Because I Had To

I drink ale. That said, local craft breweries keep creating new ones and I believe it is my duty to attempt to sample each and every one of these locally made beer as we travel about the country in our motorhome.

Checking out a local brew is clearly a must-do when visiting a new area. New ones pop up constantly. Each of these beers is more than just a beer.

You should drink them all, but not before appreciating their significance. Let’s get rolling.

Gadsden, Alabama: Black Forty Paw Paw Wheat

When Back Forty’s Jason Wilson got into the brewing game in 2009, Alabama was a pretty lonely place. The fifth-generation Roll Tider discovered that, thanks to some antiquated liquor laws, his baby business venture was, in fact, super-duper illegal. So he marched down to the capital, argued to overturn the Prohibition-era legislation, was elected President of the Alabama Brewers Guild.

Soon after Paw Paw Peach Wheat was born. The peach-packed wheat beer is basically the definition of a porch beer, and there’s nothing more Alabaman than idly passing a sticky summer afternoon with plenty of cold, light beer and a rickety porch swing. Well, nothing except for calling your gramps Paw Paw, I guess.

Atlanta, Georgia: Sweet Water 420 Extra Pale Ale

It’s not often that the name of a beer is so ubiquitous that a music festival is named after it, but not every beer is SweetWater’s 420. SweetWater Brewing Co. was founded in Atlanta over 20 years ago, and lives by the motto “Don’t Float the Mainstream!”

The first 420 Extra Pale Ale was brewed on April 20, 1997, and the flagship brew continues to be a favorite among craft beer fans. Back then, SweetWater and 420 together meant one thing: a West Coast-style extra pale ale.

Kiln, Mississippi: Lazy Magnolia Southern Pecan Nut Brown Ale

Mississippi natives Leslie and Mark Henderson started making beer by chance when Leslie bought her husband a beer brewing kit for Christmas. Now, the company is Mississippi’s oldest packaging brewery—and the first in the state since Prohibition. The Hendersons have been serving their products since 2003, brewing in the flavors of their home state.

The Southern Pecan Nut Brown Ale is the first beer in the world, to our knowledge, made with whole roasted pecans. The pecans are used just like grain and provide a nutty characteristic and a delightful depth to the flavor profile. This beer is lightly hopped to allow the malty, caramel, and nutty flavors to shine through.

Birmingham, Alabama: Avondale Battlefield IPA

The motto of this Birmingham brewhouse is “What do you have to lose? And I couldn’t agree more. Avondale is housed in a historic building that’s been everything from a saloon and pharmacy to a brothel.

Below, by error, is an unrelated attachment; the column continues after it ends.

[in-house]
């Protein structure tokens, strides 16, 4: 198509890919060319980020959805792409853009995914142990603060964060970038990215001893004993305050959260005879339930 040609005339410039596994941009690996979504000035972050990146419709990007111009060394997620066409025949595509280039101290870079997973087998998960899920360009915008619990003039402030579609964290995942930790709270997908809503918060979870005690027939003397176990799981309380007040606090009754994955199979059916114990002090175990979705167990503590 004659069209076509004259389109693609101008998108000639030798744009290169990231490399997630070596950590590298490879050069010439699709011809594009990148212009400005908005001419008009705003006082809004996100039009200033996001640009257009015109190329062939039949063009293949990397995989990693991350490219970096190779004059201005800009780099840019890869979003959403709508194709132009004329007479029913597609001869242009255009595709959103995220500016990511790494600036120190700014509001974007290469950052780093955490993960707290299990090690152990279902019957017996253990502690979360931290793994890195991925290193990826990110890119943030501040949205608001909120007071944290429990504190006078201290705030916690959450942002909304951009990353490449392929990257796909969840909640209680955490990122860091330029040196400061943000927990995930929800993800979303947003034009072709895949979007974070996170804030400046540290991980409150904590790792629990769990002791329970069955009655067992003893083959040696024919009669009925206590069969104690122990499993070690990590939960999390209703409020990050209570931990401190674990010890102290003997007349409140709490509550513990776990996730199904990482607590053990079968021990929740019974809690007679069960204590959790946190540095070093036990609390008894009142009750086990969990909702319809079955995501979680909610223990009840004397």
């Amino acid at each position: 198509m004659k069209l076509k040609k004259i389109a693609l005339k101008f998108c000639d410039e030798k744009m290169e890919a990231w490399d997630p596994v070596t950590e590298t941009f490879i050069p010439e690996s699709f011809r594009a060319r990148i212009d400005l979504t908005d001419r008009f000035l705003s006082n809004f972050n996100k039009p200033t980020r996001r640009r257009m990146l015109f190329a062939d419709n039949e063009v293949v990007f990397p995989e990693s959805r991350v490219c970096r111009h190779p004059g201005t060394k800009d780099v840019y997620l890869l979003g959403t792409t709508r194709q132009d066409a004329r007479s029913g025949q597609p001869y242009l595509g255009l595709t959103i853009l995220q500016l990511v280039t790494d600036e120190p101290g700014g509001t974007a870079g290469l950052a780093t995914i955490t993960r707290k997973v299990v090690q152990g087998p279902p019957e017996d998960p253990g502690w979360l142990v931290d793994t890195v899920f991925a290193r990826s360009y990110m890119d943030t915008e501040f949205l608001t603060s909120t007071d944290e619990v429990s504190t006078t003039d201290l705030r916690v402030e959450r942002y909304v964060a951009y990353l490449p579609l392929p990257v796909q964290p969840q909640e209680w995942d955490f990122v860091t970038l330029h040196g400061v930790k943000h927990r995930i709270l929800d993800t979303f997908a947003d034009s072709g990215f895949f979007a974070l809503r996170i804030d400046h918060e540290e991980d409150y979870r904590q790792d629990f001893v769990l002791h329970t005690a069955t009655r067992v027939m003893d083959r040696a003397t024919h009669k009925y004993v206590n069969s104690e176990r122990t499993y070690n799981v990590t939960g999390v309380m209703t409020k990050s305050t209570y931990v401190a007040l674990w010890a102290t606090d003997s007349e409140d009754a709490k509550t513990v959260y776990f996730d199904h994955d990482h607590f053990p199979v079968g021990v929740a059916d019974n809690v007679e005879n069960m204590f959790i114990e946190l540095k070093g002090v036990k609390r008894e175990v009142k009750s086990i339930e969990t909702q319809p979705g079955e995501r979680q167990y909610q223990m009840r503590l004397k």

This brewery’s roots in Prohibition and the industrial brewing during the early 1920s and ’30s informs their beer making process today. They make bold, hoppy concoctions named after and inspired by local history of Birmingham and the Avondale neighborhood.

Nashville, Tennessee: Yazoo Gerst Amber

While the gold medal-winning Hefeweizen is arguably the best-known offering from Tennessee’s best-known brewery, it’s the old-school Gerst Amber that’s the most iconic. Its retro design and classic stubby brown bottle instantly evoke a sense of turn of the century industrial times—and that’s no accident.

Gerst was the name of Nashville’s very first brewery, and though it sadly didn’t survive Prohibition, Yazoo decided to resurrect the celebrated Amber with the help of a local, Gerst-related restaurant. This is no knock-your-socks-off IPA, just a good, old-fashioned beer with mostly German malts.

Birmingham, Alabama: Good People IPA

Good People Brewing Company started as most craft breweries have, the passion of home brewing taken to the next level. Good People was born, with the sale of their first keg on July 4, 2008. Their offerings now include five year-round brews, four seasonals, and an occasional one-off.

Good People IPA doesn’t have a fancy name, it just states the style, IPA. A hidden gem. A somewhat subdued hop profile on the nose. Lemon and grassy hops balance with a malty sweetness. The taste is way more pronounced. Pineapple, apple tartness, and light citrus notes prevail. A quick, hoppy dryness takes over the back end. The body is perfect for this IPA.

Worth Pondering…

From Our RV to Yours—Cheers Y’all!

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